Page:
Sunday, October 14, 2012

Fueling the Fire...

Many argue that the two most controversial provisions in the Compromise of 1850 were the strengthened Fugitive Slave Act and popular sovereignty in the western territories.  Not surprisingly, both of these issues caused heated controversy almost immediately after the compromise.  

What do you make of Chase's argument about the Fugitive Slave Act?  Was it moral/emotional, or was he focused more on political logic?  

What is your personal reaction to the Jane Johnson piece?  What is interesting about the wording of the title?

Why is Sumner's piece so full of innuendo?  Why is Kansas a virgin, Butler a "chivalrous knight," and slavery a harlot?

p.s. Yes, I realize I scanned the Sumner piece with my handwriting all over it--apologies.


  1. I agree very much with Chase's argument. He basically called B.S. to the act protecting slaves. He mentioned that the act goes completely against the constitution. I think that he did have some moral reason behind writing this. He mentioned that freedom and ethics would change because of this. Jane Johnson's piece was very interesting. I think the title perfectly described how she was rescued and how she was treated unfairly by being forced to be a slave, even though she could be free.

  2. Chase's argument was fueled by moral objections but reinforced through political logic. I thought he had a good argument about slavery being a state's right issue and not a federal gov't issue because of it not being mentioned in the constitution. Jane Johnson's piece really shed some light on the need for a national law on slavery because it is a bit absurd to have your property confiscated in a different state. If I can bring my macbook everywhere, why shouldn't I be able to take my slave? Summer's piece was probably meant to spur an emotional reaction, and it did. Sadly, it resulted in him being caned.

  3. I think Chase's argument was primarily for a political motive. He states that slavery is am "approved feature of our political system." By mentioning slavery's role in the constitution also brought up a political sense in his argument. Yet he is successful in weaving in emotional ties that strengthen his argument by reaching out to his audience. Because of these two intertwining senses, I think his argument is worthwhile.

    I found Jane to be very brave because she continued to tell people she was a slave wished she was free even though Mr. Wheeler deliberately told her not to say this. I also thought it was interesting because it was just so easy, she was just able to walk away, but this fugitive slave law is holding her back a little. So yes she was "the rescue of a slave" but it is not as simple as that….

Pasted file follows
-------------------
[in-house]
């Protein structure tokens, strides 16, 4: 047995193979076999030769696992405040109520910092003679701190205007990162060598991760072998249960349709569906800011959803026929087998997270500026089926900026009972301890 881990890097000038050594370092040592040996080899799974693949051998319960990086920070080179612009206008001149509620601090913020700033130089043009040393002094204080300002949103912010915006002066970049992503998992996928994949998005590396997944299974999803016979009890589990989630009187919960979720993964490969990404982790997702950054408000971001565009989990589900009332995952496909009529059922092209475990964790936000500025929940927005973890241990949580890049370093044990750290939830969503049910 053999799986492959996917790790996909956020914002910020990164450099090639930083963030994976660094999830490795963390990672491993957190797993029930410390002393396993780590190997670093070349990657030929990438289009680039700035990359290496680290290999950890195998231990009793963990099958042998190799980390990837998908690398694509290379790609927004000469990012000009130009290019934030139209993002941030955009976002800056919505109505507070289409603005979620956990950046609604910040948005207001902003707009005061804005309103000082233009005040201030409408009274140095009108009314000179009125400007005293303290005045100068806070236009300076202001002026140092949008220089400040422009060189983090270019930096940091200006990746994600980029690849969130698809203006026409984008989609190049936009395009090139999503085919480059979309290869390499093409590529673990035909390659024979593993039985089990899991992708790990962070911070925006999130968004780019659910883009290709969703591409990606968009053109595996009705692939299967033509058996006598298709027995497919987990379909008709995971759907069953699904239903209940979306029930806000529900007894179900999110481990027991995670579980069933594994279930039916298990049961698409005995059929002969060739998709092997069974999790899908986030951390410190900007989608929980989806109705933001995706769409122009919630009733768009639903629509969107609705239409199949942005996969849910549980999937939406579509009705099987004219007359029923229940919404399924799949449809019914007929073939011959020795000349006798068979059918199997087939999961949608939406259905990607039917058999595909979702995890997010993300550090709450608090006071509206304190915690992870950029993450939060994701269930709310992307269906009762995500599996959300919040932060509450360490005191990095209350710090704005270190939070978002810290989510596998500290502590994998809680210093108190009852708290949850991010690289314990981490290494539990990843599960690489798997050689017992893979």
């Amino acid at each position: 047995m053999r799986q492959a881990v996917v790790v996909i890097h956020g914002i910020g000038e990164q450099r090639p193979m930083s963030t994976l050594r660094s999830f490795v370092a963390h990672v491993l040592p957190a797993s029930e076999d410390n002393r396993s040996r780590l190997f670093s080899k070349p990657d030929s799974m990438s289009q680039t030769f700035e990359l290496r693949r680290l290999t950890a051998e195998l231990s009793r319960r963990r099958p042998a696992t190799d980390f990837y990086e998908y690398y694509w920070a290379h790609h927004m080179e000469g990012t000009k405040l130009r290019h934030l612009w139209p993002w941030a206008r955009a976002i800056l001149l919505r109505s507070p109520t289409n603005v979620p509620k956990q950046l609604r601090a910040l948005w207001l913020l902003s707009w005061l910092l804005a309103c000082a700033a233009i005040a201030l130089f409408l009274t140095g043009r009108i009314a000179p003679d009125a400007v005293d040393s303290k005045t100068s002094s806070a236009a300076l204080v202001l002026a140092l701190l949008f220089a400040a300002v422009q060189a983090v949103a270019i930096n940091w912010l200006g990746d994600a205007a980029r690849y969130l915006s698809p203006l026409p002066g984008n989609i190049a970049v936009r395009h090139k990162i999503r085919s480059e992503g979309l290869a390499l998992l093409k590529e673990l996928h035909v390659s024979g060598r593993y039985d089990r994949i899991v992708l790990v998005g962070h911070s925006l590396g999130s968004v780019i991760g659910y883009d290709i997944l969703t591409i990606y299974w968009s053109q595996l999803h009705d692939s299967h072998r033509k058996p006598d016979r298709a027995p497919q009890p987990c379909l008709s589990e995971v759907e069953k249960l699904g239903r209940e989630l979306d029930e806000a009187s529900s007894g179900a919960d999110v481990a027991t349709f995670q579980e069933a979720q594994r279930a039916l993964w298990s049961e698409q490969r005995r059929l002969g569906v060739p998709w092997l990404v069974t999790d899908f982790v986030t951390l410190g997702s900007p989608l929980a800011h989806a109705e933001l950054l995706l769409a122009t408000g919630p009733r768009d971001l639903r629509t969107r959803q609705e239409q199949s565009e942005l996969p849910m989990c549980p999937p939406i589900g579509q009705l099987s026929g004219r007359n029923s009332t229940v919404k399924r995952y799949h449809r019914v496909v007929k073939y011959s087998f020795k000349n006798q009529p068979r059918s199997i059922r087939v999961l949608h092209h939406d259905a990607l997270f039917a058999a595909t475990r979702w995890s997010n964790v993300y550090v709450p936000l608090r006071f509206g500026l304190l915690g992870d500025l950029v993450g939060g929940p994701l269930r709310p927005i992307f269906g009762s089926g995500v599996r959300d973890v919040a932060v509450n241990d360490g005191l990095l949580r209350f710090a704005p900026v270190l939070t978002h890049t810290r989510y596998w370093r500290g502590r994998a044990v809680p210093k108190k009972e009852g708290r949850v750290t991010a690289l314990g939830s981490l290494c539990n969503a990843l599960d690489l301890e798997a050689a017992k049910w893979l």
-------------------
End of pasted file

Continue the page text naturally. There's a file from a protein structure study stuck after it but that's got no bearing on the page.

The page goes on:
Wow, Sumner's speech was quite aggressive….no wonder why he got caned….
    Describing Kansas as a "virgin" with slavery in it as the "harlot" sums up his strong anti-slavery opinion. Obviously he is willing to go very far to voice his opinion…..

  4. Chase's reference to slavery's absence in the constitution gave me an idea that he was focused on a political idea. However, he does make use of emotion to connect with who he is presenting information to. He mentioned that ethics would change with the constitution aspect. Regarding Jane Johnson's article, it touched me when she replied, "I do, but I belong to this gentlemen and I can't have it," when Mr. Wheeler asked her if she wanted freedom. The title, "the rescue of a slave", describes the ultimate ending of the piece, but it had its many obstacles. Finally, Sumner's description of Kansas as a "virgin," Butler as a "chivalrous knight," and slavery as the "harlot" are examples to just how anti-slavery he is.

  5. Chases argument was political then emotional because he talks about all the different acts that support the fugitive alve act. that being said i do believe that he had some emotional attachment to the acts because he knows that slavery is wrong and should be abolished.

    I thought that the Jane Johnson article was unique in that it was the 1st slave account i have read in that the slave is rescued by a northern in front of the master. it was a surprise how the northern man just took the slave with really bo interference by the master.

    i think sumner's speech was a call to the everyday person. the fact that he related each "character" to things that common people knew and about and cared about shows that he was calling not just on congress but everyone in the nation that heard the speech.